The Poet X

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The Poet X is a 2018 young adult novel by Elizabeth Acevedo. Fifteen-year-old Xiomara, who goes by X, works through the tension and conflict in her family by writing poetry. The book was well received and won multiple awards at the 2019 Youth Media Awards.


Xiomara Batista is a fifteen-year-old Dominican teenager living in Harlem, who loves to write poetry. Though she longs to share it with the world, her religious mother is only concerned with her being confirmed, which has been put off for three years. She feels inferior to her brother, Xavier (affectionately called Twin) as he receives much praise for his work. During the school year, she develops a love for her lab partner, Aman. However, the relationship is broken when her mother sees them kissing on a train. Eventually, her mother finds her poetry, forcing a confrontation between the two.

Reception and awards[edit]

The book was well reviewed, receiving starred reviews from The Horn Book Magazine,[1] Kirkus Reviews,[2] and School Library Journal.[3] It was the fourth most ordered book at the New York Public Library in 2018.[4]

The Poet X was the recipient of the National Book Award for Young People's Literature in 2018.[5]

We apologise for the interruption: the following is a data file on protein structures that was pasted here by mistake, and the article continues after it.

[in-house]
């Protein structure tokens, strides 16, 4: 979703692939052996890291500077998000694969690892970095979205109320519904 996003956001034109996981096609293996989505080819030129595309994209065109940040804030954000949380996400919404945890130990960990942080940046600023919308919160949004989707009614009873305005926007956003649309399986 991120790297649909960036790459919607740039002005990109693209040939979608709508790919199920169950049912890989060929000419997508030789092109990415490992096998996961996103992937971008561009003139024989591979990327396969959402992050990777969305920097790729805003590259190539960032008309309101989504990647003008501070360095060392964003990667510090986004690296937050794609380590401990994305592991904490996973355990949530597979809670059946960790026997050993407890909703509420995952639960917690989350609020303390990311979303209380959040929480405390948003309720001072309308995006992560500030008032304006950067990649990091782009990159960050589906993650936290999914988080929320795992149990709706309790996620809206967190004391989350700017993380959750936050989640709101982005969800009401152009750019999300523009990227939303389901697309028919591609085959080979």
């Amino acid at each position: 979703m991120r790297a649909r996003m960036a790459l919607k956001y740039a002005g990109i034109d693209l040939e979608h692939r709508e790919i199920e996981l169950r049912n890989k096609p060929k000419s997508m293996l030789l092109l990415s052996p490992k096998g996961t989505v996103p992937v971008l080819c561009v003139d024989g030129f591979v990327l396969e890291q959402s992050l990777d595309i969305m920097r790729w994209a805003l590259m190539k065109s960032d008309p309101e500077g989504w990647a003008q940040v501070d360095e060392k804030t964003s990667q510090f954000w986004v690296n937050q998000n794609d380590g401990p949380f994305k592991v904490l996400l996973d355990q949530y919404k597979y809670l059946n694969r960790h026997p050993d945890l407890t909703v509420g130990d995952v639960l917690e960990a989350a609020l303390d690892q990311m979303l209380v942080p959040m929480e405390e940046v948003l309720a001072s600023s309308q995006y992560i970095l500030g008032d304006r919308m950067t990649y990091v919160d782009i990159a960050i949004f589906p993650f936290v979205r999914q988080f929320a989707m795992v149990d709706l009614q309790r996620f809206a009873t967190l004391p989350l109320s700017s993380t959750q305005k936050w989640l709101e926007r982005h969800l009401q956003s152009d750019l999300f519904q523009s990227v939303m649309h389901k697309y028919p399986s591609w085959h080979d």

At the 2019 Youth Media Awards the book won the Pura Belpré Award, for a Latina writer who best portrays the Latino experience for children, and the Michael Printz Award for best young adult literature.[6] The audiobook was given an Odyssey Award honor.[6]

Elizabeth Acevedo also received the 2019 Carnegie Medal for the best children's book published in the UK in 2018.[7]


  1. ^ Swan, Jennifer Hubert (2018-03-20). "Review of The Poet X — The Horn Book". The Horn Book Magazine. Retrieved 2019-03-05.
  2. ^ "THE POET X by Elizabeth Acevedo | Kirkus Reviews". 2017-12-17. Retrieved 2020-08-02.
  3. ^ Farrell, Della (2018-03-15). "The Poet X by Elizabeth Acevedo | SLJ Review". School Library Journal. Retrieved 2019-03-05.
  4. ^ Hu, Winnie (2019-03-02). "How the N.Y. Public Library Fills Its Shelves (and Why Some Books Don't Make the Cut)". The New York Times. ISSN 0362-4331. Retrieved 2019-03-05.
  5. ^ "National Book Awards: 2018 winners". National Book Foundation. Retrieved 2020-08-02.
  6. ^ a b Morales, Macey (2019-01-28). "American Library Association announces 2019 youth media award winners". ALA News and Press Center. Retrieved 2019-03-05.
  7. ^ Flood, Alison (18 June 2019). "Carnegie medal goes to first writer of colour in its 83-year history". The Guardian. Retrieved 2020-08-02.
Preceded by
Where the World Ends
Carnegie Medal recipient
Succeeded by